As for your upgrade strategy - sounds sensible, but I've only started from scratch twice in my life. When going from my p200 to an athlon 1000 back in 2001 or so, and when I changed from my athlon 2100 to a northwood 2.8 - and I only started over because poor inhouse electrics had broken pretty much all hardware in the old one.
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  • sublifer
    You left out the stock scores in the charts :( That was a valuable piece as a lot of people like to see what they can get for their money by overclocking and seeing if it makes it to that next tier. e.g.
    ($1500pc overclocked) = ($4500pc stock)

    Is there anyway you can add it to your charts there?

    Thanks!
    4
  • slomo4sho
    Another topic for a article: Eco-friendly system. I want to see how low powered a system can be without loosing much performance.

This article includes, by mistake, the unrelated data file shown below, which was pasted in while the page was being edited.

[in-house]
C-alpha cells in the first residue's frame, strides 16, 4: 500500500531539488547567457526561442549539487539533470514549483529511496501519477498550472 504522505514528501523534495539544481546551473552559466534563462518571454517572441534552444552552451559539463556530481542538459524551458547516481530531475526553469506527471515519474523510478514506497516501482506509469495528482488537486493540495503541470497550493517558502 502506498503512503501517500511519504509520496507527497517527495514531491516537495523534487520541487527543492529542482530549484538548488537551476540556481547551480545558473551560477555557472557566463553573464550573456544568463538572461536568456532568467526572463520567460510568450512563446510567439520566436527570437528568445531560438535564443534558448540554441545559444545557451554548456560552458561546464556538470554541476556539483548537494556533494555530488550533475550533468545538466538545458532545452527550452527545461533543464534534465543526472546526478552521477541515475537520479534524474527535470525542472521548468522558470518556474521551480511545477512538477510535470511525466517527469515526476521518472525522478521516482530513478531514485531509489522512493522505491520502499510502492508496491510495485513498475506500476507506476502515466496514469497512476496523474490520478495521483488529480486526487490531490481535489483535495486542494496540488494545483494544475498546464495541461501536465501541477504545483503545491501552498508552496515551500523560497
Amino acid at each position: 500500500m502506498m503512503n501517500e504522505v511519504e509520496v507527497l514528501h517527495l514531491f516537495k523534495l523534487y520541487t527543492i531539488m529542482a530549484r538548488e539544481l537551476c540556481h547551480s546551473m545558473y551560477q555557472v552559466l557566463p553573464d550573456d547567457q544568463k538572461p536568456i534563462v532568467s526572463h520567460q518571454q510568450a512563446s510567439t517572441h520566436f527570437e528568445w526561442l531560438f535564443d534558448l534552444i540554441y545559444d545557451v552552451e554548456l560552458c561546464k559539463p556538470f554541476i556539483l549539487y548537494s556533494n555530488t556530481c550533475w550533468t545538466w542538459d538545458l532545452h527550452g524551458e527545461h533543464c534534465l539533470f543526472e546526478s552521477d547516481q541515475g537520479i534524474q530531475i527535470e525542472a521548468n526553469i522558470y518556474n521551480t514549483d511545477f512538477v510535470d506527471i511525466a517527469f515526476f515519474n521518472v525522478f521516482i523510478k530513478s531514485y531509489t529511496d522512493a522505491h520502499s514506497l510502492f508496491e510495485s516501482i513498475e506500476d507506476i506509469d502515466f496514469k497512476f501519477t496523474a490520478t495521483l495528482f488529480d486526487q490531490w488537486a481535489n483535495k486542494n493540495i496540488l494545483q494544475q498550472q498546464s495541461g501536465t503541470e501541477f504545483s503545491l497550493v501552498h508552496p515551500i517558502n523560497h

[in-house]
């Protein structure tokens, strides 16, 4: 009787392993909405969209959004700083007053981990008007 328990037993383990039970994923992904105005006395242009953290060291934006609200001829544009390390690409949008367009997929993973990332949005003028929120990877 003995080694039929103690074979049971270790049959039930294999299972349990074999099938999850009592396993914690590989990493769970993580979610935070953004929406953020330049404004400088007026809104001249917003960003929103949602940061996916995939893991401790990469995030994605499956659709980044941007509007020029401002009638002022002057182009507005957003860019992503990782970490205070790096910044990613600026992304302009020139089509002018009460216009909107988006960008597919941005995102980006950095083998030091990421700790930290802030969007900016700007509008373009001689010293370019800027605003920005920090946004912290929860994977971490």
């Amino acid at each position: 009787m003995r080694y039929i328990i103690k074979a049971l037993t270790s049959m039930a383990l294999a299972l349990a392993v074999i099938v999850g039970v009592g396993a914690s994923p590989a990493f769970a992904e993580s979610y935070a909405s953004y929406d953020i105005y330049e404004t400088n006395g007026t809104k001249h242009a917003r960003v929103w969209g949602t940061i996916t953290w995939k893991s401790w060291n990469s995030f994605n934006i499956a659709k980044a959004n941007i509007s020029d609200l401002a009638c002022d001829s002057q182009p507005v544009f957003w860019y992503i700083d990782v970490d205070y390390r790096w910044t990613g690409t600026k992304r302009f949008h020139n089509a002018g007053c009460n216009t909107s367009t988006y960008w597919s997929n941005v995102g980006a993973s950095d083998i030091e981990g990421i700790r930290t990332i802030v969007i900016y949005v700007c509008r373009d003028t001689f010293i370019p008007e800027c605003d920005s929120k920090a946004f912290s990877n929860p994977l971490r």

0
  • Pei-chen
    neiroatopelccJust under years ago I built an intel system for a friend. It had a ga-965p-ds4 board and an e6400 cpu. That cpu still today runs at 3,4ghz - that's more than the e2180 used here. More cache on the new models doesn't make that much of a difference really, so the old $800 mashine would stand up, if just the graphics would be upgraded. Now his mashine sported an all new 8800gtx back then, but we could've gone with a 7950 back then and compared that to the 8800gt now. Anyhow, my $800 was more of a theoretical number than a real one. Just meant to say that synthetics are key for comparison between their build and ours.

    As for your upgrade strategy - sounds sensible, but I've only started from scratch twice in my life. When going from my p200 to an athlon 1000 back in 2001 or so, and when I changed from my athlon 2100 to a northwood 2.8 - and I only started over because poor inhouse electrics had broken pretty much all hardware in the old one.

    Wow, freaky. I built my current system in Q1 2007 with an E6400, P965, 7950GT and overclock to 3.4GHz @ 1.45v but step back to 2.56GHz @ 1.1v. Two weeks ago I replaced the 7950 with a 9800GT (8800GT refresh) and gaming performance more than doubled.

    And yes, you’re right. My $1000 system still beats the value build.
    1